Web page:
Neuropathy Nugget #2: Is There an Association Between Prediabetes and Polyneuropathy?

Which of the following statements are true?

Patients with prediabetes…

A. have an increased incidence of polyneuropathy.

B. have a decreased incidence of polyneuropathy.

C. have the same incidence of polyneuropathy as the general population.


According to the American Diabetes Association, before people develop type 2 diabetes, they almost always have “prediabetes” — blood glucose levels that are higher than normal but not yet high enough to be diagnosed as diabetes. Also known as impaired glucose tolerance, prediabetes is an epidemic by any definition.  In 2015, acording to the CDC, 34% of all US adults, 84 million people, were prediabetic.  It is estimated that currently over 100 million Americans are prediabetic.

It has long been postulated and recent studies from Canada and the UK have found that individuals with prediabetics are at greater risk of having polyneuropathy than non-diabetics.  The incidence of polyneuropathy in prediabetics appears to be equal to that of newly diagnosed diabetics, in the range of 10%.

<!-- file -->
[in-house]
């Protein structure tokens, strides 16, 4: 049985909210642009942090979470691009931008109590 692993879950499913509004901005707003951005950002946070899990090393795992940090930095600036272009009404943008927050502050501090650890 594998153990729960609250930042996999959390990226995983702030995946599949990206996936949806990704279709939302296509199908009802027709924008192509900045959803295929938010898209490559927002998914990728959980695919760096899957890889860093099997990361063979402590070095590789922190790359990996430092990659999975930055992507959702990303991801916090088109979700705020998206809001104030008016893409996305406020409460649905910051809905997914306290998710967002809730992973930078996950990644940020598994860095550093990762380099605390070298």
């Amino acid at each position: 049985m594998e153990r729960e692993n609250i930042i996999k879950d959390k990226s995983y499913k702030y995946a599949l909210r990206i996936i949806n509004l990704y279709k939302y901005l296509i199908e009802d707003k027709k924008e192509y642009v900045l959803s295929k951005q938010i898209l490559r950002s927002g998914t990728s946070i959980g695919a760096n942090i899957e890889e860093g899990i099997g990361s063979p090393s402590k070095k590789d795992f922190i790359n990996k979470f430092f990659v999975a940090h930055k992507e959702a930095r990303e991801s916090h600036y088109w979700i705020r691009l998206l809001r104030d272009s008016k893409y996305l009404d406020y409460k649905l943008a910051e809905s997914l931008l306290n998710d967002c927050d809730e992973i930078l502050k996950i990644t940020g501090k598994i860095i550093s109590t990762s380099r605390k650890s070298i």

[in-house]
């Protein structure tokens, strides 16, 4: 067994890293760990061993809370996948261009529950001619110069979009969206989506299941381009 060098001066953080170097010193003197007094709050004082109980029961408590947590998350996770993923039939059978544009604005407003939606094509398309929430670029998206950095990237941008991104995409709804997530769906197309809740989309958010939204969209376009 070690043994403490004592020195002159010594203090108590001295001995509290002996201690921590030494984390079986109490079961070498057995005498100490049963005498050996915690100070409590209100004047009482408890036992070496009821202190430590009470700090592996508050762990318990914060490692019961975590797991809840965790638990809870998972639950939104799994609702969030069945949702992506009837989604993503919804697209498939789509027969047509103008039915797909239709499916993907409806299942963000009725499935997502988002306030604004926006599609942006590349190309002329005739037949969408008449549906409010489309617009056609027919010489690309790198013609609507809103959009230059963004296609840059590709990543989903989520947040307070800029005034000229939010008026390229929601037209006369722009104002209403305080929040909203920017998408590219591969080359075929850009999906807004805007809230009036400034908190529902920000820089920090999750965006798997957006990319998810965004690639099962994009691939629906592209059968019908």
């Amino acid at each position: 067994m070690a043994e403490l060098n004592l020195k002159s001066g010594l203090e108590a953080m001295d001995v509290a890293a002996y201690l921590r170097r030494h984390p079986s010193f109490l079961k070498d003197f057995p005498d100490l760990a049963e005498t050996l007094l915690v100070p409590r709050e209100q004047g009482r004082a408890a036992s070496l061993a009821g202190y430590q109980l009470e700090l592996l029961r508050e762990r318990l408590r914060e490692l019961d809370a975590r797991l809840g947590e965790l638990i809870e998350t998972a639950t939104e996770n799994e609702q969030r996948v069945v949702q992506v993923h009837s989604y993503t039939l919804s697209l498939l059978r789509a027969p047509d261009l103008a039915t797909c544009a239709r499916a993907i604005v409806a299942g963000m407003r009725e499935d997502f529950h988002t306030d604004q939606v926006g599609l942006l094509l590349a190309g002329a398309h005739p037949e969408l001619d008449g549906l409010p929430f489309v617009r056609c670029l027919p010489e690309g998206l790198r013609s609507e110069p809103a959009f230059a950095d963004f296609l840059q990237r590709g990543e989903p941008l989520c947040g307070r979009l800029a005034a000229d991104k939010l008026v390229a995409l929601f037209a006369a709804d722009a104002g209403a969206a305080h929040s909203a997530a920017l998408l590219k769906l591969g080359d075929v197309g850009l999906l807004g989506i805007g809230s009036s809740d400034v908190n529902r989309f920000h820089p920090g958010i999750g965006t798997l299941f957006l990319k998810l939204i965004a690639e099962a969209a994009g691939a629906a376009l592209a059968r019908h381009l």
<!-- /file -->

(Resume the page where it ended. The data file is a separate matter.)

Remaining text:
The correct answer is:

A. Patients with prediabetes have an increased incidence of polyneuropathy.


So, when a patient presents with polyneuropathy, look for prediabetes.



This Neuropathy Nugget is authored Dr. Richard Mann, CEO and Founder of Realm Labs, makers of NeuRemedy®.  Feel free to contact Dr. Mann at (561)-549-9099 or if you would like to discuss with him ways in which you can more effectively treat polyneuopathy in your office.

NeuRemedy® improves the function of the nerves in the feet and legs. NeuRemedy® is licensed by Health Canada to support the healthy function of nerves in individuals with polyneuropathy.*  To begin dispensing NeuRemedy in your office call (561)-549-9099 today.


Be sure to check out Neuropathy Nugget #3: Does the use of metformin impact thiamine (vitamin B1) utilization?



*This statement has not been evaluated by the Food and Drug Administration.  This product is not intended to diagnose, treat, cure or prevent any disease.

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